• D06L4/17Bleaching fibres, filaments, threads, yarns, fabrics, feathers or made-up fibrous goods; Bleaching leather or furs using agents which develop oxygen in an inert solvent
    • DTEXTILES; PAPER
    • D06TREATMENT OF TEXTILES OR THE LIKE; LAUNDERING; FLEXIBLE MATERIALS NOT OTHERWISE PROVIDED FOR
    • D06MTREATMENT, NOT PROVIDED FOR ELSEWHERE IN CLASS D06, OF FIBRES, THREADS, YARNS, FABRICS, FEATHERS, OR FIBROUS GOODS MADE FROM SUCH MATERIALS
    • D06M23/00Treatment of fibres, threads, yarns, fabrics or fibrous goods made from such materials, characterised by the process
    • D06M23/10Processes in which the treating agent is dissolved or dispersed in organic solvents; Processes for the recovery of organic solvents thereof
    • YGENERAL TAGGING OF NEW TECHNOLOGICAL DEVELOPMENTS; GENERAL TAGGING OF CROSS-SECTIONAL TECHNOLOGIES SPANNING OVER SEVERAL SECTIONS OF THE IPC; TECHNICAL SUBJECTS COVERED BY FORMER USPC CROSS-REFERENCE ART COLLECTIONS [XRACs] AND DIGESTS
    • Y10TECHNICAL SUBJECTS COVERED BY FORMER USPC
    • Y10STECHNICAL SUBJECTS COVERED BY FORMER USPC CROSS-REFERENCE ART COLLECTIONS [XRACs] AND DIGESTS
    • Y10S68/00Textiles: fluid treating apparatus
    • Y10S68/903Perforated drum and continuous textile feed and discharge

Abstract

The present disclosure is directed to a process and apparatus for the continuous wet-treatment of textile materials which comprises a container means containing a treatment liquid, inlet means for introducing the material to be treated to the container means, at least one permeable roller means rotatably disposed in the container means and at least partially submerged in the treatment liquid, at least one drainage means connected in series with respect to the roller means, said drainage means being provided with a guide roller means, and outlet means for removing the material from the container means.

Description

United States Patent Fleissner [151 3,681,950 [451 Aug. 8, 1972 [54] APPARATUS FOR THE CONTINUOUS WET-TREATMENT OF TEXTILE MATERIAL [72] Inventor: Heinz Fleissner, Engelsbach near Frankfurt, Germany [73] Assignee: Vepa AG, Basel/Schweiz, Switzerland 22 Filed: March 20, 1969 21 Appl.No.: 808,931

[30] Foreign Application Priority Data March 20, 1969 Germany ..P 17 60 004.3

Feb. 25, 1969 Germany ..P 19 09 357.3

[52] US. Cl. ..68/22 R, 68/D1G. 5 [51] Int. Cl ..B05c 3/138 [58] Field of Search ..68/22 R, 158, 184, DIG. 5, 68/9, 19.1, 20, 175; 34/122 [56] References Cited UNITED STATES PATENTS 3,199,126 8/1965 Chaikin et a1 ..68/158 X 3,362,079 1/1968 Fleissner ..68/D1G. 5 3,374,646 3/1968 Fleissner ..68/DIG. 5 3,011,328 12/1961 Fleissner ..68/158 3,025,691 3/1962 Fleissner ..68/ 158 3,410,119 11/1968 Fleissner ..68/22 X 3,412,474 1 1/1968 Fleissner...- ..34/122 FOREIGN PATENTS OR APPLICATIONS 1,353,600 l/l964 France ..68/175 610,515 3/1935 Germany ..68/9 609,728 10/ 1948 Great Britain ..68/1 75 Primary Examiner-Walter A. Scheel Assistant ExaminerPhilip R. Coe Attorney-Craig, Antonelli and Hill ABSTRACT The present disclosure is directed to a process and apparatus for the continuous wet-treatment of textile materials which comprises a container means containing a treatment liquid, inlet means for introducing the material to be treated to the container means, at least one permeable roller means rotatably disposed in the container means and at least partially submerged in the treatment liquid, at least one drainage means connected in series with respect to the roller means, said drainage means being provided with a guide roller means, and outlet means for removing the material from the container means.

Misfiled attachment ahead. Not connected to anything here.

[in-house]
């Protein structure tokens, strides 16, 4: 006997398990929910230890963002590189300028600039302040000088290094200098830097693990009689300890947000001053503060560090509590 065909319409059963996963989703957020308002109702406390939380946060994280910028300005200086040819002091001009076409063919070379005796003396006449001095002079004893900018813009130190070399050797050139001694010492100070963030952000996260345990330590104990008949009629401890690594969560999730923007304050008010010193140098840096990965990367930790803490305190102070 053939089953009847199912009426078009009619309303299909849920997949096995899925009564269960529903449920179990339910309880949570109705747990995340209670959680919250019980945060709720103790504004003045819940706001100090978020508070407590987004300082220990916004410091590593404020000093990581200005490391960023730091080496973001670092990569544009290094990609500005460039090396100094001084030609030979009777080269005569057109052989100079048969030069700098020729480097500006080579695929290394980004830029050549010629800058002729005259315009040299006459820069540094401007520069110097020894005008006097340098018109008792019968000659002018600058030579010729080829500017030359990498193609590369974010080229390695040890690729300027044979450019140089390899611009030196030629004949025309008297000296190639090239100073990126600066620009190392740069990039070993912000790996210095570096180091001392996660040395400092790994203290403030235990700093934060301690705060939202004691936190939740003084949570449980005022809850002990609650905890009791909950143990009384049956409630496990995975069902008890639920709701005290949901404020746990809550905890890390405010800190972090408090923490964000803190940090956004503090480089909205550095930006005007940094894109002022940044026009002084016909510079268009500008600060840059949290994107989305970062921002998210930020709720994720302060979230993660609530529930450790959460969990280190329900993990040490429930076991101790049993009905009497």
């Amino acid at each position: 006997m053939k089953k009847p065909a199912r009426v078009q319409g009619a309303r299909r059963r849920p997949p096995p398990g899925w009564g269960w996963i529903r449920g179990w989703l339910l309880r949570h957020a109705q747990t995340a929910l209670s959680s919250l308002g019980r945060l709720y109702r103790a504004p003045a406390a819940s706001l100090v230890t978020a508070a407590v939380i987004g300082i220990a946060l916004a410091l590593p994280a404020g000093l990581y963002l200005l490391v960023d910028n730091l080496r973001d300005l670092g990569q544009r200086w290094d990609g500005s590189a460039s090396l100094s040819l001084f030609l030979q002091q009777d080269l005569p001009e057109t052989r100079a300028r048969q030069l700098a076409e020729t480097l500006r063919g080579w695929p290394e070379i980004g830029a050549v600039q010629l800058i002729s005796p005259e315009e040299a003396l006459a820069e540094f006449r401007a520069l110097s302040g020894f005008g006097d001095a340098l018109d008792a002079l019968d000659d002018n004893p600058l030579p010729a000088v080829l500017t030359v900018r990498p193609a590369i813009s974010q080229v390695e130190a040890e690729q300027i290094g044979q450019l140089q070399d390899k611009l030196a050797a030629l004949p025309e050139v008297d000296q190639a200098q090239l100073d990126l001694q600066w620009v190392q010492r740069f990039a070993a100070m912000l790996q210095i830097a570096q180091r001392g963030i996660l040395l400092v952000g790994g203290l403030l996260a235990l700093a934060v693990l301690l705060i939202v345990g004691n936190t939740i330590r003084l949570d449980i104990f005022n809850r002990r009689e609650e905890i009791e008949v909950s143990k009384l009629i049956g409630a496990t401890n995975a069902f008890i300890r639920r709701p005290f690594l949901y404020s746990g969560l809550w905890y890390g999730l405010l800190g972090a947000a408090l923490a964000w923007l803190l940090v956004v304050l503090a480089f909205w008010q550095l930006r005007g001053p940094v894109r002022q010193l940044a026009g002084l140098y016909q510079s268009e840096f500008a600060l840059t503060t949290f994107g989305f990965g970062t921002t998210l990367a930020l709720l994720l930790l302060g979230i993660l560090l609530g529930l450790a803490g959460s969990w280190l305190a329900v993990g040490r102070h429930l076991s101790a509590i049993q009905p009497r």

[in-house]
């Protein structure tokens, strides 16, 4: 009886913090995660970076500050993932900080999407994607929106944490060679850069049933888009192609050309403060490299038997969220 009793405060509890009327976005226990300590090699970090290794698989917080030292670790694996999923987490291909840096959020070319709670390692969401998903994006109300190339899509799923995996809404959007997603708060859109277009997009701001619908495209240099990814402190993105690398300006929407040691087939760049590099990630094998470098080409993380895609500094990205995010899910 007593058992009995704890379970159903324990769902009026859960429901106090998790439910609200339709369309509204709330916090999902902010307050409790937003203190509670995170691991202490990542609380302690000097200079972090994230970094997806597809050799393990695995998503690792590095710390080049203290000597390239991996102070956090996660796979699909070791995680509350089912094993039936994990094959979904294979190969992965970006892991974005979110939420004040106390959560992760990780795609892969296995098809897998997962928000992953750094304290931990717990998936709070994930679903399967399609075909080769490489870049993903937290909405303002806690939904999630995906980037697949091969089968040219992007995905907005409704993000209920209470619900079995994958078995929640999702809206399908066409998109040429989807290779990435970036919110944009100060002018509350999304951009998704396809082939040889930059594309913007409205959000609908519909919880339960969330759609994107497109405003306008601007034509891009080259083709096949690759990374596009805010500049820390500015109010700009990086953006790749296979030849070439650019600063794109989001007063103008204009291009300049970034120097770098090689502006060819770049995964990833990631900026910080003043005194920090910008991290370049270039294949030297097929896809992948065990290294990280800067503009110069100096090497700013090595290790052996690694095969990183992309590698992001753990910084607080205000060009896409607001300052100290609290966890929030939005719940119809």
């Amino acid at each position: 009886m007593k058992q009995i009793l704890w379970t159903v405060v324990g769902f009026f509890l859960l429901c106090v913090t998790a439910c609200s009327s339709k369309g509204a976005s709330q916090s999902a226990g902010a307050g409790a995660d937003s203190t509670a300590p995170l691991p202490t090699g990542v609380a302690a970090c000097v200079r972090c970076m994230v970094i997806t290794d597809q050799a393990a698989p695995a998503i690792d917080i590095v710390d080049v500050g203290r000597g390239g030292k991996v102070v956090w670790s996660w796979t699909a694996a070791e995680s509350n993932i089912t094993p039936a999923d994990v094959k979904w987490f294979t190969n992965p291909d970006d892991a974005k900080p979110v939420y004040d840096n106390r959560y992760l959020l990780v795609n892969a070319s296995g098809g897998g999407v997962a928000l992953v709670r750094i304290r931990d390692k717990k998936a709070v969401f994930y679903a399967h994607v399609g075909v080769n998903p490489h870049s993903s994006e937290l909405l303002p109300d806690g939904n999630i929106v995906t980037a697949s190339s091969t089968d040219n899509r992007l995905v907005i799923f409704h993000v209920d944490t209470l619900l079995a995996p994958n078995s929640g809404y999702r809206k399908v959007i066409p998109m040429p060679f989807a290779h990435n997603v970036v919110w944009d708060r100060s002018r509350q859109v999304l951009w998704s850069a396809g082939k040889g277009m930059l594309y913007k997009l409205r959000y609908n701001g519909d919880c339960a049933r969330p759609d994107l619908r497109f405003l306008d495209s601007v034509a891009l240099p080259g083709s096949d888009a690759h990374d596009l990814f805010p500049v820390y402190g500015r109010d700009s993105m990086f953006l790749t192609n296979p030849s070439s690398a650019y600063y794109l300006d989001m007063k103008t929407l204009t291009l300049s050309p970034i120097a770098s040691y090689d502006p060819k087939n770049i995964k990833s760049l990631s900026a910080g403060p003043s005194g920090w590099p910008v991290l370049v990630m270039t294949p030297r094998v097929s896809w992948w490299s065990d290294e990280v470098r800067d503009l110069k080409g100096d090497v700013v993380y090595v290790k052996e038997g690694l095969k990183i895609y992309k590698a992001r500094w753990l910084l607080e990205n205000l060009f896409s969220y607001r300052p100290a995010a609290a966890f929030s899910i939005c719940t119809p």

12 Claims, 6 Drawing Figures PATENTEDAus 8 I972 SHEET 1 BF .3

Fig.1

Fig-2 Inventor:

#EINZ FLEISSN R 24 ATTORNEYS Pmmenws 8 an 3.681.950

sum 3 or 3 APPARATUS FOR THE CONTINUOUS WET- OF TEXTILE MATERIAL BACKGROUND OF THE INVENTION The present invention relates to a method and apparatus for the continuous wet-treatment of textile material, particularly material lengths of filaments which are sensitive to traction, such as tows. More specifically, the present invention is directed to the use of a liquid container containing at least one roller means through which the treatment liquor circulates, preferably a sieve drum roller which at least partially dips into the treating liquor, for example a dyeing liquor. At least one drainage device is connected in series or in tandem with respect to the sieve drum roller.

Apparatus are known in the art which comprise permeable rollers which dip into a treatment liquor. These rollers generally have a perforated jacket which is covered in some cases with a sieve or a screen structure. In these known apparatus, the liquor flows through the roller jacket from the outside to the inside thereof. The circulation may be produced by subjecting the roller to a suction draft, or by maintaining a higher liquor level outside of the roller than within said roller. Due to the circulation of the treatment liquor, the material being treated is held to the permeable roller and conveyed on the roller through the treatment liquor. At the same time, the treating liquor circulates through the material, for example textile material, thereby flowing around each individual fiber. As a result, an extremely sensitive, but at the same time careful and protective liquid treatment is attained.